Sarah Aroeste-5



Track Premiere:  “La Ketubá De La Ley


A Ladino/English song celebrating the holiday of Shavuot, from the new Sarah Aroeste album Together/Endjuntos

Sarah Aroeste releases the first-ever, all-original bilingual Ladino/English Holiday album, Together/Endjuntos today. She has created an eclectic collection that combines elements of Bhaṅgṛā, rap, cabaret, merengue and even country.

Drawing upon her Sephardic family roots from Spain and Greece, Aroeste has devoted her career to the preservation of Ladino and all it represents. As a composer, singer, and cultural activist, she works tirelessly to articulate the beauty and relevance of Ladino (Judeo-Spanish) culture. One of the few composers in the world who writes her own music in the fading medieval language, Aroeste hopes to introduce Ladino music to a new generation. On Together/Endjuntos, she cleverly weaves English and Ladino together through songs that cycle the Hebrew calendar.

Ladino is a centuries-old Sephardic dialect that includes elements of Portuguese, French, Italian, Greek, Turkish, Hebrew and Arabic. “La Ketubá De La Ley” is the only song that’s almost entirely in Ladino, except for two lines in the chorus that are in English.

We talked with Sarah Aroeste to find out why she wanted to do a Ladino Holiday album, and why she feels called to save this fading language.

with M Music & Musicians magazine publisher, Merlin David

Why is this first-ever, all-original bilingual Ladino/English Holiday album important?
I’ve worked in Ladino for over 15 years and I’m proud of the material I’ve written and performed. At some point I realized there’s only so much of an audience if people have never even heard of the genre. I wanted to write an album incorporating English, so that the Ladino could actually have farther reach. When people learn about Ladino they are normally amazed that it exists—a pan-Mediterranean language they had never heard of before? It’s like a hidden treasure.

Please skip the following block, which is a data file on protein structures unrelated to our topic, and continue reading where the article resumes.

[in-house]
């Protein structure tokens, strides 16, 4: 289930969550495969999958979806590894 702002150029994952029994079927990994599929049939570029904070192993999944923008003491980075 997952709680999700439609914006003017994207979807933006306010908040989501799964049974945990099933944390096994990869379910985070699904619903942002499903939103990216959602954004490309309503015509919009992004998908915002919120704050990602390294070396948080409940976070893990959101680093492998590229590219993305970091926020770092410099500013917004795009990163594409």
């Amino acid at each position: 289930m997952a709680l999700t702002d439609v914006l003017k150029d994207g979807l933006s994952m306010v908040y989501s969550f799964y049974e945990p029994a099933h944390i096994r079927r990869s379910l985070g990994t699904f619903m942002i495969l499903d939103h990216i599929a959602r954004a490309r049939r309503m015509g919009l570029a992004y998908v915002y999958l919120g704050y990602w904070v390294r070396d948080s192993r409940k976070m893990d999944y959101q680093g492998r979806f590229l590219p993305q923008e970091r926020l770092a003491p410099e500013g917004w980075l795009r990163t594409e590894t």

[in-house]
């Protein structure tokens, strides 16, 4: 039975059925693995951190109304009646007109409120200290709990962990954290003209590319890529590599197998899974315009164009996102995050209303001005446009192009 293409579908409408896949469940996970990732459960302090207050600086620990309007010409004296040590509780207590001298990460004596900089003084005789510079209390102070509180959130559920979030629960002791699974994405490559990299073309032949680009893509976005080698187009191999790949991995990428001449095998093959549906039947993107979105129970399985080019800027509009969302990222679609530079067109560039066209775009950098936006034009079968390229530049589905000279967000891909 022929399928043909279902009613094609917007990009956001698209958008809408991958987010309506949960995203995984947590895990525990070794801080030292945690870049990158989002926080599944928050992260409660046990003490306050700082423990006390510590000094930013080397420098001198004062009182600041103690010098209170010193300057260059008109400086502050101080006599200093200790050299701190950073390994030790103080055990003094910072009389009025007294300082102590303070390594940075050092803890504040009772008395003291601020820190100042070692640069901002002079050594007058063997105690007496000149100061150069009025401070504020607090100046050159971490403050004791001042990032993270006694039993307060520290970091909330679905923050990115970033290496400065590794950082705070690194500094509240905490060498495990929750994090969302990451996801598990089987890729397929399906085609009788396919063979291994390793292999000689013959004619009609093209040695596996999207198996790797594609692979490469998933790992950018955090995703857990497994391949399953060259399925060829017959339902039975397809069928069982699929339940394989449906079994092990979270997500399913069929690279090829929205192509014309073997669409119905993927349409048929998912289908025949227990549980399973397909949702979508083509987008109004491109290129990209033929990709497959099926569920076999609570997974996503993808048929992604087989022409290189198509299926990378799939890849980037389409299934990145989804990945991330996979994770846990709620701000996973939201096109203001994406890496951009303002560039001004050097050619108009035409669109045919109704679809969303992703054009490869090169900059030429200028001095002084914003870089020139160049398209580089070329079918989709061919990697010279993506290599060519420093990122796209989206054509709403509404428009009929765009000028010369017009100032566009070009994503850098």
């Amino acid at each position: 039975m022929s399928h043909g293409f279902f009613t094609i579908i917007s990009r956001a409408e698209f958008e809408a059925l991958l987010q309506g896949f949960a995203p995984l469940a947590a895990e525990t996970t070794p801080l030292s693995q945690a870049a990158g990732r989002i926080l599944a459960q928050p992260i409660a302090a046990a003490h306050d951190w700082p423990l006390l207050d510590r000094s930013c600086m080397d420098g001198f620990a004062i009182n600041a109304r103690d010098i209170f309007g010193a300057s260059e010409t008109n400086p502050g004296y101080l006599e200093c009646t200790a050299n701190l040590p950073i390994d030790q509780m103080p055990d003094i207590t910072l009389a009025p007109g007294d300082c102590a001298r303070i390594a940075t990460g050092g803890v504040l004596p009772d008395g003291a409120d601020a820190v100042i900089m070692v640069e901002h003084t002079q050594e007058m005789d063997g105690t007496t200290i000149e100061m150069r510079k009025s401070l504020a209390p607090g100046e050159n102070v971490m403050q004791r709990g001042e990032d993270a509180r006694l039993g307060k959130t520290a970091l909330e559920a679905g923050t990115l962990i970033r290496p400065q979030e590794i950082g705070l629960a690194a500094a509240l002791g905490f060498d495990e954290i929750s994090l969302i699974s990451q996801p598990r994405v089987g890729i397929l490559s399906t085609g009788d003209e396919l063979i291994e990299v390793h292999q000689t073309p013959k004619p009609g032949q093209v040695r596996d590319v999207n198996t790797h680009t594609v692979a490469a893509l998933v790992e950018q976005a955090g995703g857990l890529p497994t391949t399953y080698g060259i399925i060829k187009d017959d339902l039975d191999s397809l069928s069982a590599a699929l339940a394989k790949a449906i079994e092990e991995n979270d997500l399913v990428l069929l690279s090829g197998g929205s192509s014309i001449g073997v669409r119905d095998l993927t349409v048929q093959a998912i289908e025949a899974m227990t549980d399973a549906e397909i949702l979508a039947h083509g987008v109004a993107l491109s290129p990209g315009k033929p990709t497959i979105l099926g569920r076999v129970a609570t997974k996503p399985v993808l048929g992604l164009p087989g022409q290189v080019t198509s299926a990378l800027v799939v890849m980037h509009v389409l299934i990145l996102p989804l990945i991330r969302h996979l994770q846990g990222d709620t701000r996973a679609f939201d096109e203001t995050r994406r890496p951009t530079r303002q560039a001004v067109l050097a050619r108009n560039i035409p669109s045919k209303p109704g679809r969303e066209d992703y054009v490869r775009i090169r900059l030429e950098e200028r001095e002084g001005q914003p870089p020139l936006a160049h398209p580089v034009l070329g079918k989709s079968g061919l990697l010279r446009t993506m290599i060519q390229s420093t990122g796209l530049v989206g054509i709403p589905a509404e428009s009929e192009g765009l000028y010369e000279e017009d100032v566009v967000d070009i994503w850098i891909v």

Why did you include English?
By including English, my hope is that more people will have access to discovering Ladino. And who doesn’t love holidays. (Laughs) In traditional Ladino music, there are certainly some beautiful songs that relate to specific holidays, but there has never been a single collection of non-liturgical songs that celebrate holidays. I wanted to write songs that were festive and celebratory—with themes that were universal, no matter the background of the listener. My goal with writing contemporary Ladino music is to be as inclusive and welcoming as possible. Writing a bilingual holiday album just made sense to me.

Sarah Aroeste

How did your training as a classical opera singer influence your original music?
As much as I’m grateful for my classical training, it also frustrated me that for so long I was stuck in a mode where I was so used to following musical rules. It prevented me from improvising or creating new ideas. It took me a long time to get over that and to make the switch from interpreting Ladino music to actually writing it myself. But the training has been invaluable—it’s allowed my voice to be more adaptable and to appreciate incorporating classical traditions into my contemporary writing. It was also when I was singing in an opera house where I first encountered a coach who was an expert in Ladino music. I owe so much to him—the late Nico Castel. In between opera coaching, he would teach me classical Ladino repertoire. It was during that time, 20 years ago now, that I started to realize I loved Ladino music more than the opera. If it weren’t for the opera training with Castel, I might not be where I am today.

How did the new album Together/Endjuntos evolve?
I knew I wanted to write a holiday album. So I sat down one day and made a list of my favorite holidays according to the Hebrew calendar. There are definitely some somber holidays that didn’t make the cut. (Laughs) But I picked ones I felt could tell a great story not only for Ladino, but also for me—as a songwriter.

How did the idea of “La Ketubá De La Ley” come to you?
The holiday of Shavuot is little known, but it’s actually the holiday to commemorate when the Israelites received the 10 commandments. It’s a hefty one. In Sephardic Jewish tradition, the marriage contract, the ketubá, is also used in association with Shavuot—meaning it’s a marriage contract between the Israelites and the commandments of the Torah. Ley means “law.” I wanted to write a song that was respectful and conveyed the feel of a marriage ceremony. The string quartet and the Spanish guitar give it that reverential, baroque feeling of import.

Do I detect of hint of something in there for the Christian?